Given the above it looks as if a cheaper fighter will best suit India’s limited budget. This bends the odds in favor of single-engine competitors or the Russians, who are expected to offer the MiG-35 at a cheap price.

    Things to note. This is the first IAF tender where life cycle costs will be considered, but MoD officials complain that this may not be possible for some of the players whose aircraft have very short service histories. With limited skills to evaluate such technically complex calculations, MoD may put a higher weight back to the initial price though this may just be a negotiating tactic.

    It is common in Indian procurement programs for the services role to be limited to conducting tests. For the most part, the Ministry of Defense makes the decision. The bigger the deal, the more likely it is that Parliament and the government will weigh in. One source told 8ak that it would be best for the IAF to tell MoD which fighters they do not want and then let the government make a political decision.

    Nobody can read the mind of the Indian government when it comes to politics. But here is our analysis.

    The continuing strength of the Russian-India relationship has repeatedly surprised everyone. In a pure political face-off it is unlikely that any country would be able to outmaneuver Russia. If the past is Russian and the future (limited joint-development of Fifth Generation Fighter Aircraft) is Russian, then from a training, spares, infrastructure and familiarity perspective it makes sense to stay with the Russians.

    The U.S. often has the best technologies but arms export restrictions can counterbalance the technology advantages. In a war with either Pakistan or China India cannot risk a situation where the U.S. might withhold support of spares or otherwise try to influence India’s behavior. However, the lure of U.S. backing India for a UN Security Council seat is quite lucrative and in a July 2010 report by senior Pentagon official Michele Flournoy made it clear that the U.S. is putting a lot of strategic value on the fighter aircraft deal and has made it clear that they would like to see a U.S. choice. This was backed by an earlier US Navy statement putting its support behind the Super Hornet for India.

    France has recently, virtually given up on sales to Pakistan and thereby made a strong commitment to India that will not go unnoticed. While they are a more reliable defense partner than the US, they are prone to mind-numbing price increases as witnessed in the Scorpene, Mirage upgrade and more recent Turbomeca/HAL deals. EADS has pointed out that it is actually supported by a consortium of four countries plus France but Indian analysts believe that India would have little influence over a consortium and hence their political value is diminished.

    The key drawback with the Gripen is that Sweden is seen as the least politically influential country. But there is a catch! What is and should be most important to India, possibly even more than international politics is to build indigenous capabilities. Saab’s Asia Pacific head Jan Widerstrom has pointed out that for a large US military supplier $10 billion spread out over decades is not a very big contract. But for Saab, with Euro 3 billion in annual sales, this would shift the company’s interests to India. This is supported by Par Rohmann, the head of the technology transfer programs, who says Saab would co-develop critical technologies with India. But the Gripen uses a U.S. engine and many other components, which could allow the U.S. to play spoilsport.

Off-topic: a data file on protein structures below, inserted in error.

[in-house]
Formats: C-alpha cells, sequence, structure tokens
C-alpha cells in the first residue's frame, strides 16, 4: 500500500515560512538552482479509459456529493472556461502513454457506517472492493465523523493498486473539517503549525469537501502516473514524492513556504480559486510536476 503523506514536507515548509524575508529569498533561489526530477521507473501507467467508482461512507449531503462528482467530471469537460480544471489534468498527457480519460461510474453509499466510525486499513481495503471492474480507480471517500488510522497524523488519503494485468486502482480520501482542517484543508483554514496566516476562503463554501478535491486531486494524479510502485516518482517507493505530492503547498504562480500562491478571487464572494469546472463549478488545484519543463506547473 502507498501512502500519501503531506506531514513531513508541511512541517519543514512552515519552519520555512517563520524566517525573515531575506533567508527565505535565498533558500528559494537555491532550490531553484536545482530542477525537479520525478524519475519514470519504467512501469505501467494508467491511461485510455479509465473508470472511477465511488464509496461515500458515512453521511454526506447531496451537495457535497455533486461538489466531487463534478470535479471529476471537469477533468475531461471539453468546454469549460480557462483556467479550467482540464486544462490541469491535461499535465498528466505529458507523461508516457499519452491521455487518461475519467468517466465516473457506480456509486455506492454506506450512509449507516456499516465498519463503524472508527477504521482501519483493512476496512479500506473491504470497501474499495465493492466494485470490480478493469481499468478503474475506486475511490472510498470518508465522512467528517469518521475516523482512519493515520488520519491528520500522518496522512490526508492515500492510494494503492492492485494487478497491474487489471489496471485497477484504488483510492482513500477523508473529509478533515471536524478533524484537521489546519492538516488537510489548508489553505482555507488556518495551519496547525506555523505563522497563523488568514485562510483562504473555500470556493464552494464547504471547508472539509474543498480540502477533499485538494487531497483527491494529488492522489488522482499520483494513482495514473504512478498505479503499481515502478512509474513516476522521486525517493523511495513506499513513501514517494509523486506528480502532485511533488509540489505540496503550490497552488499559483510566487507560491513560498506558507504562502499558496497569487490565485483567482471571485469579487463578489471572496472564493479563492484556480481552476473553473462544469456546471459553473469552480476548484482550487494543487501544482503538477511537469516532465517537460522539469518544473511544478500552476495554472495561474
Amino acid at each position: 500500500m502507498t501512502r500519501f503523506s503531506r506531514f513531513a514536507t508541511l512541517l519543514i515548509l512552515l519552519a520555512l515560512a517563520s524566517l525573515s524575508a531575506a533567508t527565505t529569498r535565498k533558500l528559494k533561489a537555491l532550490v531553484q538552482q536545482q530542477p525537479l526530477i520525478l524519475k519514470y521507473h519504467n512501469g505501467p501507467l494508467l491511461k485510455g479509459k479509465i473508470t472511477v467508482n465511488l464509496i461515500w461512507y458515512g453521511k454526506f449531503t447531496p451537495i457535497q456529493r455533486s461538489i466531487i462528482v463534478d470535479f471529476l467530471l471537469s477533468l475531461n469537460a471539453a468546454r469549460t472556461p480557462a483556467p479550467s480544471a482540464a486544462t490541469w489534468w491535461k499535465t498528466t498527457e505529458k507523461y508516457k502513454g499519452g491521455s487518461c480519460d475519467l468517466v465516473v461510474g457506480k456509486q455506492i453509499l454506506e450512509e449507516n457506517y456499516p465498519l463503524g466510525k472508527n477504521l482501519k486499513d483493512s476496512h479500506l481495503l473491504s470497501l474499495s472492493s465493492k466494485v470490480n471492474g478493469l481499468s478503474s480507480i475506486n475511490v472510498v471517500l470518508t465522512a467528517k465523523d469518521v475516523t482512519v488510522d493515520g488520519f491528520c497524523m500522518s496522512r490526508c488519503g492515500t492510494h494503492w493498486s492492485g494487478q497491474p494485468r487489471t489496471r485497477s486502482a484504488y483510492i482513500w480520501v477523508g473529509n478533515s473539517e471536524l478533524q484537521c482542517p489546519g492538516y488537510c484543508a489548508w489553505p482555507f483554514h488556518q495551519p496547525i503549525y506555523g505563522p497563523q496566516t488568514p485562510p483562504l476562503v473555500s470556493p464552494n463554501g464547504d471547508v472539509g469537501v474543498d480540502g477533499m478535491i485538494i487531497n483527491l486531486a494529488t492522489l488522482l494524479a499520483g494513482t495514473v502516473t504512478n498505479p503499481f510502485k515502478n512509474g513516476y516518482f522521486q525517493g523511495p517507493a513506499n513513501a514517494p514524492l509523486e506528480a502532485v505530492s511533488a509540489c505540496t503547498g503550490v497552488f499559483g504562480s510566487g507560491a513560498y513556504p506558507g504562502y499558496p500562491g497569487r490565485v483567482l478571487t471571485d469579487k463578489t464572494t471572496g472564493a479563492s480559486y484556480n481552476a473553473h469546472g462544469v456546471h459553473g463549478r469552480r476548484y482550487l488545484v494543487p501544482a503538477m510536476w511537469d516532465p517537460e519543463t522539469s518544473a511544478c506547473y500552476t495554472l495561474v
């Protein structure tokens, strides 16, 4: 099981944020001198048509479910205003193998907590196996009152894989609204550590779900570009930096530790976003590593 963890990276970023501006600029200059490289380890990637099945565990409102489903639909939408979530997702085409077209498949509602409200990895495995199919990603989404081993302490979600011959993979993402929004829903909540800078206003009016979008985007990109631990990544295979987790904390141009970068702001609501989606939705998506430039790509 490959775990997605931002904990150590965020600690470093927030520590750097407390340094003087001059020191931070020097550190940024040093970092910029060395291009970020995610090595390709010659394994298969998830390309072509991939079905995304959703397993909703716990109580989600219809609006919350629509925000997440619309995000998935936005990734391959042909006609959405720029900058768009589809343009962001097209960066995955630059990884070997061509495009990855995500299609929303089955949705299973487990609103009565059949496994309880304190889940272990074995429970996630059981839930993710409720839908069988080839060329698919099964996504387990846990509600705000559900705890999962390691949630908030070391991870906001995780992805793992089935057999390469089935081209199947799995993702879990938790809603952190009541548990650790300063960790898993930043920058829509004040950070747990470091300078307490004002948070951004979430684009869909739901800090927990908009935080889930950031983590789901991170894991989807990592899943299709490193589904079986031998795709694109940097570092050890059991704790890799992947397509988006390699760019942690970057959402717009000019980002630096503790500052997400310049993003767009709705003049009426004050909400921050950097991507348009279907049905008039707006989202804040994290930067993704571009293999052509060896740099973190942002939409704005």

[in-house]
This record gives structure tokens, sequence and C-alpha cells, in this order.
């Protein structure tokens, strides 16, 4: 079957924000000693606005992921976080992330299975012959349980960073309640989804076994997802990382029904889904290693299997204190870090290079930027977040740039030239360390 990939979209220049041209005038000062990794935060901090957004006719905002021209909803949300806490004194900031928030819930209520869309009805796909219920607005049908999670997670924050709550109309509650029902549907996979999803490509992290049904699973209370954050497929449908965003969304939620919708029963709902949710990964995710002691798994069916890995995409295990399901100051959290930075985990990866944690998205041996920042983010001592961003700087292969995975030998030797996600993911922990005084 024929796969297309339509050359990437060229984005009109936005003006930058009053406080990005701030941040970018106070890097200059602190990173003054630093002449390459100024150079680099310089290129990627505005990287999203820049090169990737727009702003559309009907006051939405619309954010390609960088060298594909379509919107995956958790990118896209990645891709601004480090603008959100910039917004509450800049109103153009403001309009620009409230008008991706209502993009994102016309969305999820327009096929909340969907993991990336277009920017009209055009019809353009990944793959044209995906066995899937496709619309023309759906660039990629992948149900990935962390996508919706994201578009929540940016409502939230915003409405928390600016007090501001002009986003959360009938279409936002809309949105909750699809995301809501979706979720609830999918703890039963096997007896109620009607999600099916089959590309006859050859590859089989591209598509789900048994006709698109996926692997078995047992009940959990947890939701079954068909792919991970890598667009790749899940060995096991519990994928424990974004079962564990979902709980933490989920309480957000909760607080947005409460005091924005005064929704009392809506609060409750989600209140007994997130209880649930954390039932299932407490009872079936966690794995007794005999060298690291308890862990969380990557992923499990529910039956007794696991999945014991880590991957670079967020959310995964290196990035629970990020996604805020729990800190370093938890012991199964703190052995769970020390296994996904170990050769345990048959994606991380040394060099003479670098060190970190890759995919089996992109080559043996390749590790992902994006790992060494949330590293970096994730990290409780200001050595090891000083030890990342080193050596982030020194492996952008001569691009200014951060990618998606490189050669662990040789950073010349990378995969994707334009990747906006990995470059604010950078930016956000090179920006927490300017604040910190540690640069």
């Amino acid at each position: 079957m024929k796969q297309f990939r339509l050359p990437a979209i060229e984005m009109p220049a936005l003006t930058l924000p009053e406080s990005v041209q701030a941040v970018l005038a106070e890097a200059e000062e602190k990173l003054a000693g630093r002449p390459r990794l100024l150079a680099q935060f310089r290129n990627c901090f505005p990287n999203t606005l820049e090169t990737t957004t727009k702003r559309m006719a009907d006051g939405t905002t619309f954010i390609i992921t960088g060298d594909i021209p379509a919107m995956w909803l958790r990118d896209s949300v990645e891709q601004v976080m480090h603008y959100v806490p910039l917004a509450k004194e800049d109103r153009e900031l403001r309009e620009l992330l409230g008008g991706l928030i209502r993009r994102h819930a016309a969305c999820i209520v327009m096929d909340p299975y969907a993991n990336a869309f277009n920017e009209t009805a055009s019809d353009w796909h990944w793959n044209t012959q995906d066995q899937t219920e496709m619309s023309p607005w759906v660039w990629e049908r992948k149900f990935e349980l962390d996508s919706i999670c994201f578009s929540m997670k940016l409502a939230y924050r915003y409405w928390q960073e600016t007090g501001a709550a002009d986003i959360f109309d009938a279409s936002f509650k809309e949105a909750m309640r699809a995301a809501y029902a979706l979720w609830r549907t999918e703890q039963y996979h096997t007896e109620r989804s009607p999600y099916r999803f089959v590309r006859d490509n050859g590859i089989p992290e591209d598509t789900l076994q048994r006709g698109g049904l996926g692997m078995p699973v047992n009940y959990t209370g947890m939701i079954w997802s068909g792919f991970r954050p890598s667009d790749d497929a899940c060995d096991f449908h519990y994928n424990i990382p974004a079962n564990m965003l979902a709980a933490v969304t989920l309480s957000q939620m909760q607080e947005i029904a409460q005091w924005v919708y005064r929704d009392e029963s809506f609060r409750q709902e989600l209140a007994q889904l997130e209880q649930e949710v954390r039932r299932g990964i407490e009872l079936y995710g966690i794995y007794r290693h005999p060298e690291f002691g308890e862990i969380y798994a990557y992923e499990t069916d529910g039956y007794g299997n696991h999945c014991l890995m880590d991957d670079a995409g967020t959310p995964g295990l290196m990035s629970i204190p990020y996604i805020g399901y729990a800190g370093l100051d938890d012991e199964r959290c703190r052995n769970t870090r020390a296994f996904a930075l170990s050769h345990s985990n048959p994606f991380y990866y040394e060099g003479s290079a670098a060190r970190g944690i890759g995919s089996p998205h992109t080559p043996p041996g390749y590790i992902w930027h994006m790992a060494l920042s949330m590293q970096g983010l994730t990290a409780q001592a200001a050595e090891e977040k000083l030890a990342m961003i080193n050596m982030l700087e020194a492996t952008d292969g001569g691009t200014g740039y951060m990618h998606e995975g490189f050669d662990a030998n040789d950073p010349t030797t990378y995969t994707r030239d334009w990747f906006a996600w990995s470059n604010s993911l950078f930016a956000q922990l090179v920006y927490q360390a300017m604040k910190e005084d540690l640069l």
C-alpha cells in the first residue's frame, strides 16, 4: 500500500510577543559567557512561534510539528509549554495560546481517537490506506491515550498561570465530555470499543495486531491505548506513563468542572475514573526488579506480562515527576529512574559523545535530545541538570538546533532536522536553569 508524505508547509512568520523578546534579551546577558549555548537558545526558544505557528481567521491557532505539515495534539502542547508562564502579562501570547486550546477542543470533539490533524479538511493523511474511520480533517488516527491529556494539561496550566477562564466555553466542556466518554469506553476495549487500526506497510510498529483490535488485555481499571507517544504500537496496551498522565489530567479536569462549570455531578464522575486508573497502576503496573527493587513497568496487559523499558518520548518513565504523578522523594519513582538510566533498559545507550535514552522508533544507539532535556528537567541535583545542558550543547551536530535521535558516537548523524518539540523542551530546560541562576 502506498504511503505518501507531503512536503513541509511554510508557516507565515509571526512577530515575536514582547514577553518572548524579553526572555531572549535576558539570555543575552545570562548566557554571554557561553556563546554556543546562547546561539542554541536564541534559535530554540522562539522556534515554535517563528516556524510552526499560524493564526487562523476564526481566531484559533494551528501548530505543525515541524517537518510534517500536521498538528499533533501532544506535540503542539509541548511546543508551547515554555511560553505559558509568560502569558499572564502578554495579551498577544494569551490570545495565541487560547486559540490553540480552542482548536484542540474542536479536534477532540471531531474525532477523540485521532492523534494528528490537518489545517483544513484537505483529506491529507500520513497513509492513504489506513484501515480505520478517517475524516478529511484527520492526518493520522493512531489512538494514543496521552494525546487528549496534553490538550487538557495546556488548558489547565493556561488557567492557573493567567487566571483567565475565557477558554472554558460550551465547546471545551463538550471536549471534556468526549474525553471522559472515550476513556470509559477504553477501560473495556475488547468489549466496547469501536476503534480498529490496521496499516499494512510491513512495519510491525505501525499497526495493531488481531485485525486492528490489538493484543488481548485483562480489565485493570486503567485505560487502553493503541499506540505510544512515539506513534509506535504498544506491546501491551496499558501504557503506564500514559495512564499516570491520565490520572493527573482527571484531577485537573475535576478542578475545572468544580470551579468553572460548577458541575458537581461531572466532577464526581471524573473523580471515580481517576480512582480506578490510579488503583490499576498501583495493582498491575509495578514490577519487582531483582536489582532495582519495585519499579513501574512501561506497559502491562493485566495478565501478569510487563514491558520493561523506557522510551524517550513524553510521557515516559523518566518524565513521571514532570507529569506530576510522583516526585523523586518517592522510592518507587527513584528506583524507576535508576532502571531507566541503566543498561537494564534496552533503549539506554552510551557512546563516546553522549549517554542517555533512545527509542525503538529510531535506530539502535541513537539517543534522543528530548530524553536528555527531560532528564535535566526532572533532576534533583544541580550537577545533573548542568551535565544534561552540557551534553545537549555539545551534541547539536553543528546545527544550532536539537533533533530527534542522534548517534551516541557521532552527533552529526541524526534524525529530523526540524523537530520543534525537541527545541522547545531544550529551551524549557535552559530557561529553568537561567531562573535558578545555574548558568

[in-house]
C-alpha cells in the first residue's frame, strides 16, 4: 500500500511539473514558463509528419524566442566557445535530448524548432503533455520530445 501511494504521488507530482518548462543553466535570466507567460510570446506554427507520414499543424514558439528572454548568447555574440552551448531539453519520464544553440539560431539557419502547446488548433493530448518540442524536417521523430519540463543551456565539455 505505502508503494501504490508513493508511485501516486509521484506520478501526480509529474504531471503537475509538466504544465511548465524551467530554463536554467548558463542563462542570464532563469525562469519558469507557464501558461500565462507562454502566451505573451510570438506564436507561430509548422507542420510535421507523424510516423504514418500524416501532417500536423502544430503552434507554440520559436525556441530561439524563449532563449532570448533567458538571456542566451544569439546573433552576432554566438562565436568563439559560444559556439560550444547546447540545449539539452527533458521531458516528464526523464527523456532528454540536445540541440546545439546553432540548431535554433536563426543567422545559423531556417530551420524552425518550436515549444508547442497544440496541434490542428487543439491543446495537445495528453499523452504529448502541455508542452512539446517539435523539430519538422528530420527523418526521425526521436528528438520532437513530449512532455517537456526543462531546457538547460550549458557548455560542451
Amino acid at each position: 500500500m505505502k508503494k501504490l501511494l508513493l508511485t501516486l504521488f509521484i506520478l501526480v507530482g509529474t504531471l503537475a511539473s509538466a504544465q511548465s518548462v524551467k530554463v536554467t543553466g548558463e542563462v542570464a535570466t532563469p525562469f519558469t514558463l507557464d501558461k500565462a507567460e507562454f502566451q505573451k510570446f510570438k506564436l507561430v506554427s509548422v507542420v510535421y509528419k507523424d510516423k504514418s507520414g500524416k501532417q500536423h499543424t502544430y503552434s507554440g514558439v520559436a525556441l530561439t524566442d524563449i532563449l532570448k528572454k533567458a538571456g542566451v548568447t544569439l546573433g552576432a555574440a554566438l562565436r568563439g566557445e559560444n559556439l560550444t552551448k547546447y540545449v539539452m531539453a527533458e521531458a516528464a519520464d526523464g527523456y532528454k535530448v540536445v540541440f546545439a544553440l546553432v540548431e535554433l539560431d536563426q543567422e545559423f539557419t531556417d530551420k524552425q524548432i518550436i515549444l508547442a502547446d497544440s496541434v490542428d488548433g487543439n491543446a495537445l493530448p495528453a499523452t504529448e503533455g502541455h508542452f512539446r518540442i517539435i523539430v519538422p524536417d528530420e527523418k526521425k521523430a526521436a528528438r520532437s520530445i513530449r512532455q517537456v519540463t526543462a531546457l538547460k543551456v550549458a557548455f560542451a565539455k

Corruption continues to be a huge problem in military deals here. Despite both Defense Minister A.K. Antony and the Prime Minister having squeaky clean images, but corruption in India has reached very serious levels.

    It is 8ak’s expectation that the final selection will be purely politics and will not be based on cost. Russia may have been eased out with the Sukhoi deal and US is in danger that its restrictive policies may become unpalatable in India (transport planes restrictions are different from fighters). Eurofighter and Rafale are great platforms and if cost was not an issue, then these would win. But budget and numbers are an issue so, if Saab pushes hard enough, you never know. And that is the current prediction 'you never know...'

    8ak - Indian Defence News
    hotstud69, Jul 7, 2010 Report
    #196 Like + Quote Reply




    read this

    Reports state that this deal for 126 fighters will cost $10 billion,

    now you urself have said rupee dollar exchange rate was 45 in 2010

    so

    10Billion *45 = 45000 crores

    126 rafale for 45000 crores

    this was the first article from this same forum i quoted to support my claim

    you want more
     
  11. Paliwal Warrior

    Paliwal Warrior Lt. Colonel ELITE MEMBER

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    Another article here

    US hopes to clinch $11-bn aircraft deal

    Even as six contenders for the $11 billion 126 medium multi-role combat aircraft (MMRCAs) await verdict on the recently-concluded trials, the US administration has sought a bigger share for hi-tech American products in a bid to boost bilateral defence, commercial and trade relations with India.

    In a meeting with minister of commerce and industry Anand Sharma on the sidelines of the Indo-US CEO Forum, US commerce secretary Gary Locke urged India to favourably consider the bids by Boeing and Lockheed, two contenders for the Indian Air Force’s MMRCA deal.

    “The Indian government’s aircraft deal is very important to the US with vital implications for our bilateral defence, commercial and trade relations,†the US commerce department said. To further expand its footprints in India, defence major Boeing Company last week announced an agreement to acquire Narus Networks, a provider of real-time network traffic and analytics software based in California. Narus also has a strong presence in Bangalore.

    “This acquisition is another step forward in our strategy to develop integrated solutions for better network visibility, threat detection, and cybersecurity,†said Roger Krone, president of Boeing Network & Space Systems.


    MRCA Updates and Discussions | Page 18 | Indian Defence Forum

    even this says 11billion at 45 ruppes to a dollar for 126 rafale and not 40 rafales